Model Safe Passing Law
Model Safe Passing Law
Safe passing laws require vehicles to pass each other at a safe distance. In most states, legislatures have recognizes that "safe distance" requires further definition, particularly for motor vehicles passing people on bicycles. The majority of states that have chosen to define a "safe distance" between a passing motor vehicle and a person on a bicycle have chosen 3 feet as an acceptable passing distance.
The League's model law recognizes that the 3 foot standard, while useful, can be improved. It is our hope that the model law will make it easier for safe passing laws to be enforced by law enforcement and will more clearly communicate proper behavior to motor vehicle drivers. If you have questions about the model law, similar laws, or how to advocate for this type of law please contact Ken at firstname.lastname@example.org.
When overtaking or passing a person operating a bicycle proceeding in the same direction, the driver of a motor vehicle shall exercise due care and:
- If there is more than one lane for traffic proceeding in the same direction, move the vehicle to the lane to the immediate left, if the lane is available and moving into the lane is reasonably safe; or
- If there is only one lane for traffic proceeding in the same direction, pass to the left of the person operating a bicycle at a safe distance, which must be not less than 3 feet between any portion of the vehicle and the bicycle, and shall not move again to the right side of the highway until the vehicle is safely clear of the overtaken person operating a bicycle.
- The driver of a motor vehicle may drive to the left of the center of a roadway, including when a no passing zone is marked, to pass a person operating a bicycle only if the roadway to the left of the center is unobstructed for a sufficient distance to permit the driver to pass the person operating the bicycle safely and avoid interference with oncoming traffic. This paragraph does not authorize driving on the left side of the center of the roadway when prohibited under [the state’s equivalent to UVC sections 11-303 (Overtaking a vehicle on the left), 11-305 (limitations on overtaking on the left), and 11-306 (further limitations on driving on left of the center of roadway).]
- The collision of a motor vehicle with a person operating a bicycle is prima facie evidence of a violation of this section.
The model safe passing law combines elements seen in the laws of several states. While it is the belief of the League that current 3 foot passing laws can be enforced with proper training and/or equipment, the model law attempts to improve upon the 3 foot standard in a number of ways.
Section 1 provides the most important improvement upon the 3 foot standard. It requires drivers of motor vehicles to treat a person on a bicycle like any other vehicle when traveling on a road with more than one lane traveling in the same direction. This is modeled after the laws of Nevada (NRS 484B.270(2)) and Delaware (4116) and is important for at least two reasons: 1) the majority of people killed while biking are killed on arterial roads (57% in 2013), which are likely to have more than one lane traveling in the same direction, and 2) the most common reason a bicyclist is killed is an unsafe pass by a motor vehicle driver. We believe this rule can be easily enforced, easily made clear to the public, and is likely to save lives.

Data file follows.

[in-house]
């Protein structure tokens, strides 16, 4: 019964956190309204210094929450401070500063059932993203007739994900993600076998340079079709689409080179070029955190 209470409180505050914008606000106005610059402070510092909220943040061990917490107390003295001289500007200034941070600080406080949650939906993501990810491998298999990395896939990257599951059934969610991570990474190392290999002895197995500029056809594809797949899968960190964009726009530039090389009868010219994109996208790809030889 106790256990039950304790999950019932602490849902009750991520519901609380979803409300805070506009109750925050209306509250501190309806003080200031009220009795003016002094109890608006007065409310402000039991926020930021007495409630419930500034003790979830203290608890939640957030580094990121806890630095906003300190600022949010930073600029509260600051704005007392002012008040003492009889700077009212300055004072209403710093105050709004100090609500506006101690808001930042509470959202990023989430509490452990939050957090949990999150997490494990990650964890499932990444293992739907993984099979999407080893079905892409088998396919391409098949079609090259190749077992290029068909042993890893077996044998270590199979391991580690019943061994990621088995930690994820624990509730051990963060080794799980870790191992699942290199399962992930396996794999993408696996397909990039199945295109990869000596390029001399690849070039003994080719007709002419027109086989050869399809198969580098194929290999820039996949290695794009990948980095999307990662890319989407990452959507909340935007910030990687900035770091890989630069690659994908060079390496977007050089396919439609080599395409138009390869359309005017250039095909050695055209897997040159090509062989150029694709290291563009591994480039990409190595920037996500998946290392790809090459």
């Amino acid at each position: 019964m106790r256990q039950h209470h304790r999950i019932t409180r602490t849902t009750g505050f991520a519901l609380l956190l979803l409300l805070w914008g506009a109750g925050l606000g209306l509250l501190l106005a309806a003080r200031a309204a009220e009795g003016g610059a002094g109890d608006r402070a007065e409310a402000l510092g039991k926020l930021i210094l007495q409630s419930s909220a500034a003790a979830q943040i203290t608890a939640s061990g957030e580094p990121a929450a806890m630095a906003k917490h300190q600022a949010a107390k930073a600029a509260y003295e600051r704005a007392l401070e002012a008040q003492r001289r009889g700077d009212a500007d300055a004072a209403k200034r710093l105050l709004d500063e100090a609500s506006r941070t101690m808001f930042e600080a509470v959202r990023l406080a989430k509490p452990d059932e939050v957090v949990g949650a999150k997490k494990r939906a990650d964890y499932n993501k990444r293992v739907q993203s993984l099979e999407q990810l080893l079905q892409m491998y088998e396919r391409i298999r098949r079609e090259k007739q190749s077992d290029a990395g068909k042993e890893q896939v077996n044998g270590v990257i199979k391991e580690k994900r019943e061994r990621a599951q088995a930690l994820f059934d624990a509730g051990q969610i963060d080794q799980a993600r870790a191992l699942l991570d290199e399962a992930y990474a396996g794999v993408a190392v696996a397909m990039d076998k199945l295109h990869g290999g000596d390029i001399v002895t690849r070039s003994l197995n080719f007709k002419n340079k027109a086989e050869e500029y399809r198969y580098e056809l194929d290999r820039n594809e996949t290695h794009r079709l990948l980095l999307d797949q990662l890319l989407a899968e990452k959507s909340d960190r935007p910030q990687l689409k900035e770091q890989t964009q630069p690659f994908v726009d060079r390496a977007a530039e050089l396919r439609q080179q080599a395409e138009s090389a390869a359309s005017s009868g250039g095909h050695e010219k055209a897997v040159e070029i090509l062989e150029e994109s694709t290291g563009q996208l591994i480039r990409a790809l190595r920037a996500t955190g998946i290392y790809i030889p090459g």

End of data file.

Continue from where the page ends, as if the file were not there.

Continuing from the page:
Section 2 provides a 3 foot standard, as seen in many state laws, and is applicable whenever there is only one lane headed in each direction. The model law contains a 3 foot standard because 26 states, and DC, have defined a “safe distance” for a motorist passing a bicyclist as “at least 3 feet.” There are other standards that provide similar or better clarity about what is meant by a “safe distance.” Notably, Pennsylvania has a “no less than 4 feet” standard and Oregon and Rhode Island require a motorist to give “a distance sufficient to prevent contact with the person operating the bicycle if the person were to fall into the driver’s lane of traffic.” You can learn more about Oregon’s law in Ray Thomas’ article: http://bikeleague.org/content/passing-laws-three-feet-really-good-enough.
Section 3 allows the driver of a motor vehicle to cross a centerline, including a double yellow line, in order to safely pass a person on a bicycle. This language is based upon the language of Oregon (811.065(1)(b)) and Rhode Island (31-15-18). Crossing a double yellow line is more likely to be safe when a driver of a motor vehicle is passing a person on a bicycle than when passing a motor vehicle because of the smaller size of a person on a bicycle, the likelihood of a greater speed disparity between the motor vehicle and bicycle, and the greater visibility of oncoming traffic when a driver approaches a bicycle. The model law suggests that the allowance should be limited in the same way that crossing a center line when a double yellow is not marked.
Section 4 provides a mechanism for enforcement of the safe passing law. One of the primary complaints about 3 foot passing laws is that they cannot be enforced. This provision creates a presumption that a collision between a motor vehicle and a person on a bicycle is a violation of the safe passing law, and is based on language from Maine (Maine 29-A 2070). If the safe passing law is clearly not applicable then it is easy to discharge the presumption. However, if the circumstances of a collision are not clear then this provision means that law enforcement should issue a citation to the driver or conduct an investigation that provides evidence that rebuts the presumption. This enforcement mechanism ensures a thorough investigative process occurs for the crash type that is most likely to result in the death of a person using a bicycle.
The model law only contains text for traffic rules. In creating legislation, you should feel free to draw upon the explanation of the law, talking points for similar laws, and other relevant sources to create a legislative declaration or preamble that explains the importance of the law to your state, legislators, and governor.